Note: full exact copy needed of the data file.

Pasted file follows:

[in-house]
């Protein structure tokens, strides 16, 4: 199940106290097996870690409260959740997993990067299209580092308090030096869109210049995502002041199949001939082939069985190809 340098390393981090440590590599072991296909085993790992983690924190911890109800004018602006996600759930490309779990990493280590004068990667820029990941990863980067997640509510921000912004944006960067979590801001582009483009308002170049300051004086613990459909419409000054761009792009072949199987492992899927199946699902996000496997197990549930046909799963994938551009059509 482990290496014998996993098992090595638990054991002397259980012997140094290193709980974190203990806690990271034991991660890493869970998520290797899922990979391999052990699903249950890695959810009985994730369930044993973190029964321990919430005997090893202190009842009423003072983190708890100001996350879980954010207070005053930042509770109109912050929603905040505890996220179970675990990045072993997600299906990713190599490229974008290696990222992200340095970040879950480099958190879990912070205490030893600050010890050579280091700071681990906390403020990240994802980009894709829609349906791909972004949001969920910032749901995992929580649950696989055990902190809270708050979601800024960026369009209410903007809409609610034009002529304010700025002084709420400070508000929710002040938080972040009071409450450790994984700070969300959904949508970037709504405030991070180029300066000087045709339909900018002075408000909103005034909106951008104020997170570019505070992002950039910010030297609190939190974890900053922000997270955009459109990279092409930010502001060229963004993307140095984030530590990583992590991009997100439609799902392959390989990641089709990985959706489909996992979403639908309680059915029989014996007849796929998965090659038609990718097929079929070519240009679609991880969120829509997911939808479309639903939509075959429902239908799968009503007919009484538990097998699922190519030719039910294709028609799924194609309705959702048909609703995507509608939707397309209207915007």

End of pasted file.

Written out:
[in-house]
């Protein structure tokens, strides 16, 4: 199940106290097996870690409260959740997993990067299209580092308090030096869109210049995502002041199949001939082939069985190809 340098390393981090440590590599072991296909085993790992983690924190911890109800004018602006996600759930490309779990990493280590004068990667820029990941990863980067997640509510921000912004944006960067979590801001582009483009308002170049300051004086613990459909419409000054761009792009072949199987492992899927199946699902996000496997197990549930046909799963994938551009059509 482990290496014998996993098992090595638990054991002397259980012997140094290193709980974190203990806690990271034991991660890493869970998520290797899922990979391999052990699903249950890695959810009985994730369930044993973190029964321990919430005997090893202190009842009423003072983190708890100001996350879980954010207070005053930042509770109109912050929603905040505890996220179970675990990045072993997600299906990713190599490229974008290696990222992200340095970040879950480099958190879990912070205490030893600050010890050579280091700071681990906390403020990240994802980009894709829609349906791909972004949001969920910032749901995992929580649950696989055990902190809270708050979601800024960026369009209410903007809409609610034009002529304010700025002084709420400070508000929710002040938080972040009071409450450790994984700070969300959904949508970037709504405030991070180029300066000087045709339909900018002075408000909103005034909106951008104020997170570019505070992002950039910010030297609190939190974890900053922000997270955009459109990279092409930010502001060229963004993307140095984030530590990583992590991009997100439609799902392959390989990641089709990985959706489909996992979403639908309680059915029989014996007849796929998965090659038609990718097929079929070519240009679609991880969120829509997911939808479309639903939509075959429902239908799968009503007919009484538990097998699922190519030719039910294709028609799924194609309705959702048909609703995507509608939707397309209207915007």